Indeed, it ceased to be the preserve of publicists in antiquity, when some of the finest minds in a number of classical civilizations turned to writing history, the history of wars in particular, partly in reaction to the tradition of heroic epics.
Their more analytical approach to the study of history did not replace popular war tales, but coexisted with it. In both fictional and non-fictional forms, the appeal of writing about war remains. In many places today, military history continues to be one of the most popular sorts of history and of non-fiction generally.
This popularity still extends beyond the written word, just as it did in the days of oral traditions of war tales such as The Iliad: Yet that very popularity means that there are many types of military history and a sometimes overwhelming volume of publications.
The quality of this outpouring is inevitably uneven, and military history has not always enjoyed a high reputation in academic circles, for reasons we will explore further elsewhere in this book. The popularity of military history therefore complicates the problem of getting to know the field. Where does a student just embarking on their study of military history begin to understand this deep and complex tradition of historical writing?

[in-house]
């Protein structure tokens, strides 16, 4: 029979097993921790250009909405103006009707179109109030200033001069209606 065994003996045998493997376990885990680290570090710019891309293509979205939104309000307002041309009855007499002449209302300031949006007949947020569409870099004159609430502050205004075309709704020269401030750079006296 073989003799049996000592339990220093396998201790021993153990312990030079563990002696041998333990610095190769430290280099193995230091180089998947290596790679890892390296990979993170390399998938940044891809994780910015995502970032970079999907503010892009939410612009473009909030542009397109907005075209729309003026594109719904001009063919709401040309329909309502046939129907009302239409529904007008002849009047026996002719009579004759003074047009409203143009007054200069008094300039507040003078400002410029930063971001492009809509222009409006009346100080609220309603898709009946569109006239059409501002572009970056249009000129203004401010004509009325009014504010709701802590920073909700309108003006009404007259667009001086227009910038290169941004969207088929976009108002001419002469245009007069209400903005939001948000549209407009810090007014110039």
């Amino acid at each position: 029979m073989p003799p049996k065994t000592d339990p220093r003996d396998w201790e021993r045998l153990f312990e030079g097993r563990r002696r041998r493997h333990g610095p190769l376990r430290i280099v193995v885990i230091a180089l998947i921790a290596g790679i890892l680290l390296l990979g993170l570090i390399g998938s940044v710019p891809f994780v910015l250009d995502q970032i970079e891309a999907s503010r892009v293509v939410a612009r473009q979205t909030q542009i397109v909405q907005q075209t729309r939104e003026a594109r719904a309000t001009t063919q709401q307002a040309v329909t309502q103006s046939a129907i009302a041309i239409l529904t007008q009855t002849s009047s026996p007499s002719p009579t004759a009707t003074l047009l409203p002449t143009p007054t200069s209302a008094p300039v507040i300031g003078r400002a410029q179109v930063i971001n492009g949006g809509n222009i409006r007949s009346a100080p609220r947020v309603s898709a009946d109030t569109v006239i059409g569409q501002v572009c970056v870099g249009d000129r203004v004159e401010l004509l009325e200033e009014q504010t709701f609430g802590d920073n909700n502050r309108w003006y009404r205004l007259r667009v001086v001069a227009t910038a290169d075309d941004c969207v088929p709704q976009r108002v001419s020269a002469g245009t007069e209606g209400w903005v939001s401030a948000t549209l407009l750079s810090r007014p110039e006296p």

First, what is military history about? And second, who studies T1 military history and why do they do so? Morillo—What is Military History?
Definitions, Topics, Scope We adopt a broad definition of military history. At the core of the field, of course, are histories of war — both particular wars and warfare the conduct of military operations more generally.